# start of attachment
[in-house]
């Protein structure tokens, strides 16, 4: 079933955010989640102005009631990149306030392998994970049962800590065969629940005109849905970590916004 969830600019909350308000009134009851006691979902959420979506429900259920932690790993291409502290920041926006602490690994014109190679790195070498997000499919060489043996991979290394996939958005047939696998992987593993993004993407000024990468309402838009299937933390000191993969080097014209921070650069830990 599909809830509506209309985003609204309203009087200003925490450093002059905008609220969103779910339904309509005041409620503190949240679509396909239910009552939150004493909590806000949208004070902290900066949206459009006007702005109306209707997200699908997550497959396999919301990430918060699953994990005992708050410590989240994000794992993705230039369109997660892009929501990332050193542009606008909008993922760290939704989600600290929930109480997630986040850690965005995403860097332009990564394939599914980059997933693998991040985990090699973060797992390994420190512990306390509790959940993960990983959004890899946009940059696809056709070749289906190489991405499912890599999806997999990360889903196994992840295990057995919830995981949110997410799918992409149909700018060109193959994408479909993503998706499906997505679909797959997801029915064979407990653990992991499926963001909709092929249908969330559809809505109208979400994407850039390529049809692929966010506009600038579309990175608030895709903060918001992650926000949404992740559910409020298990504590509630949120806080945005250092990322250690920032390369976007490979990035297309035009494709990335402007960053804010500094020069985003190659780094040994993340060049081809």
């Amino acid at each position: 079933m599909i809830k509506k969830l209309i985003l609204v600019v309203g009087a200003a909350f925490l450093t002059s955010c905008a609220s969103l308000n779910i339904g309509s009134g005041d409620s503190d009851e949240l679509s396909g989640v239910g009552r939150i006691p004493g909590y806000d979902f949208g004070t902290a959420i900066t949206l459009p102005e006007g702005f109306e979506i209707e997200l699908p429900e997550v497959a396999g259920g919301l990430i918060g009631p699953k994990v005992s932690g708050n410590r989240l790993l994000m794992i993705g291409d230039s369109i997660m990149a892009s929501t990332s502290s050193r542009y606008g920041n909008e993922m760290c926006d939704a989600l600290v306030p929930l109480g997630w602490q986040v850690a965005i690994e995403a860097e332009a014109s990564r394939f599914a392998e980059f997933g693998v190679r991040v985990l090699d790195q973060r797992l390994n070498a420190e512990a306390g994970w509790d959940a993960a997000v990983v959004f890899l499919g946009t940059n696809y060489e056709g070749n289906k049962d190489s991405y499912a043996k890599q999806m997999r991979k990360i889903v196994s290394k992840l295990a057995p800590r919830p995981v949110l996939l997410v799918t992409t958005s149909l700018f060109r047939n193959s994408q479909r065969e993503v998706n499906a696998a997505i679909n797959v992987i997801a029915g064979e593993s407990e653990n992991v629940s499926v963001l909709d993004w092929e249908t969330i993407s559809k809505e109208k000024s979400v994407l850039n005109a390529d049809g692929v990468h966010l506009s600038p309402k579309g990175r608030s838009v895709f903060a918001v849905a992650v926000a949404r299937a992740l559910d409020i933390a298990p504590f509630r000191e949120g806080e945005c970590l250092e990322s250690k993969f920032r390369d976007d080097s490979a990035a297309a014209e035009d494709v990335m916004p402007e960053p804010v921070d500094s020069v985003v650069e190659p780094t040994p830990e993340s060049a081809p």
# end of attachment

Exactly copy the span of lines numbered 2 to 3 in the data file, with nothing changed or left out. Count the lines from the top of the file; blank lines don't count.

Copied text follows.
């Protein structure tokens, strides 16, 4: 079933955010989640102005009631990149306030392998994970049962800590065969629940005109849905970590916004 969830600019909350308000009134009851006691979902959420979506429900259920932690790993291409502290920041926006602490690994014109190679790195070498997000499919060489043996991979290394996939958005047939696998992987593993993004993407000024990468309402838009299937933390000191993969080097014209921070650069830990 599909809830509506209309985003609204309203009087200003925490450093002059905008609220969103779910339904309509005041409620503190949240679509396909239910009552939150004493909590806000949208004070902290900066949206459009006007702005109306209707997200699908997550497959396999919301990430918060699953994990005992708050410590989240994000794992993705230039369109997660892009929501990332050193542009606008909008993922760290939704989600600290929930109480997630986040850690965005995403860097332009990564394939599914980059997933693998991040985990090699973060797992390994420190512990306390509790959940993960990983959004890899946009940059696809056709070749289906190489991405499912890599999806997999990360889903196994992840295990057995919830995981949110997410799918992409149909700018060109193959994408479909993503998706499906997505679909797959997801029915064979407990653990992991499926963001909709092929249908969330559809809505109208979400994407850039390529049809692929966010506009600038579309990175608030895709903060918001992650926000949404992740559910409020298990504590509630949120806080945005250092990322250690920032390369976007490979990035297309035009494709990335402007960053804010500094020069985003190659780094040994993340060049081809």
């Amino acid at each position: 079933m599909i809830k509506k969830l209309i985003l609204v600019v309203g009087a200003a909350f925490l450093t002059s955010c905008a609220s969103l308000n779910i339904g309509s009134g005041d409620s503190d009851e949240l679509s396909g989640v239910g009552r939150i006691p004493g909590y806000d979902f949208g004070t902290a959420i900066t949206l459009p102005e006007g702005f109306e979506i209707e997200l699908p429900e997550v497959a396999g259920g919301l990430i918060g009631p699953k994990v005992s932690g708050n410590r989240l790993l994000m794992i993705g291409d230039s369109i997660m990149a892009s929501t990332s502290s050193r542009y606008g920041n909008e993922m760290c926006d939704a989600l600290v306030p929930l109480g997630w602490q986040v850690a965005i690994e995403a860097e332009a014109s990564r394939f599914a392998e980059f997933g693998v190679r991040v985990l090699d790195q973060r797992l390994n070498a420190e512990a306390g994970w509790d959940a993960a997000v990983v959004f890899l499919g946009t940059n696809y060489e056709g070749n289906k049962d190489s991405y499912a043996k890599q999806m997999r991979k990360i889903v196994s290394k992840l295990a057995p800590r919830p995981v949110l996939l997410v799918t992409t958005s149909l700018f060109r047939n193959s994408q479909r065969e993503v998706n499906a696998a997505i679909n797959v992987i997801a029915g064979e593993s407990e653990n992991v629940s499926v963001l909709d993004w092929e249908t969330i993407s559809k809505e109208k000024s979400v994407l850039n005109a390529d049809g692929v990468h966010l506009s600038p309402k579309g990175r608030s838009v895709f903060a918001v849905a992650v926000a949404r299937a992740l559910d409020i933390a298990p504590f509630r000191e949120g806080e945005c970590l250092e990322s250690k993969f920032r390369d976007d080097s490979a990035a297309a014209e035009d494709v990335m916004p402007e960053p804010v921070d500094s020069v985003v650069e190659p780094t040994p830990e993340s060049a081809p």